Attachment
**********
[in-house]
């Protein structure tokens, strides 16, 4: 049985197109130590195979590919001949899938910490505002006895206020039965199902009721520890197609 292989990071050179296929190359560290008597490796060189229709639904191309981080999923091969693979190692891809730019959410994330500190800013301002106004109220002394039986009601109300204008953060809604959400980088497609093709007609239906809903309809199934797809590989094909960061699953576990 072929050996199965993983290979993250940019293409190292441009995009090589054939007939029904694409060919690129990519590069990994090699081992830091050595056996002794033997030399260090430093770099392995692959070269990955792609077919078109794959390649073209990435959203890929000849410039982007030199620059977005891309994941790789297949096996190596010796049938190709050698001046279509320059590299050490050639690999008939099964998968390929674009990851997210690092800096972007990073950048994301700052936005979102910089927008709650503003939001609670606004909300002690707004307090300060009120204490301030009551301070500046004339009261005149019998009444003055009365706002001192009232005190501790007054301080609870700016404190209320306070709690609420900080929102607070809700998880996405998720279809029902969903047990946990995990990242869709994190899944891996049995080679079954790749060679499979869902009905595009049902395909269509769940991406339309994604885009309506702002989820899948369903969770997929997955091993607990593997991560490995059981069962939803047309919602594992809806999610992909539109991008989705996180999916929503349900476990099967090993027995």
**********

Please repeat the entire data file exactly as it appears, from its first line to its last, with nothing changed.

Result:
[in-house]
């Protein structure tokens, strides 16, 4: 049985197109130590195979590919001949899938910490505002006895206020039965199902009721520890197609 292989990071050179296929190359560290008597490796060189229709639904191309981080999923091969693979190692891809730019959410994330500190800013301002106004109220002394039986009601109300204008953060809604959400980088497609093709007609239906809903309809199934797809590989094909960061699953576990 072929050996199965993983290979993250940019293409190292441009995009090589054939007939029904694409060919690129990519590069990994090699081992830091050595056996002794033997030399260090430093770099392995692959070269990955792609077919078109794959390649073209990435959203890929000849410039982007030199620059977005891309994941790789297949096996190596010796049938190709050698001046279509320059590299050490050639690999008939099964998968390929674009990851997210690092800096972007990073950048994301700052936005979102910089927008709650503003939001609670606004909300002690707004307090300060009120204490301030009551301070500046004339009261005149019998009444003055009365706002001192009232005190501790007054301080609870700016404190209320306070709690609420900080929102607070809700998880996405998720279809029902969903047990946990995990990242869709994190899944891996049995080679079954790749060679499979869902009905595009049902395909269509769940991406339309994604885009309506702002989820899948369903969770997929997955091993607990593997991560490995059981069962939803047309919602594992809806999610992909539109991008989705996180999916929503349900476990099967090993027995």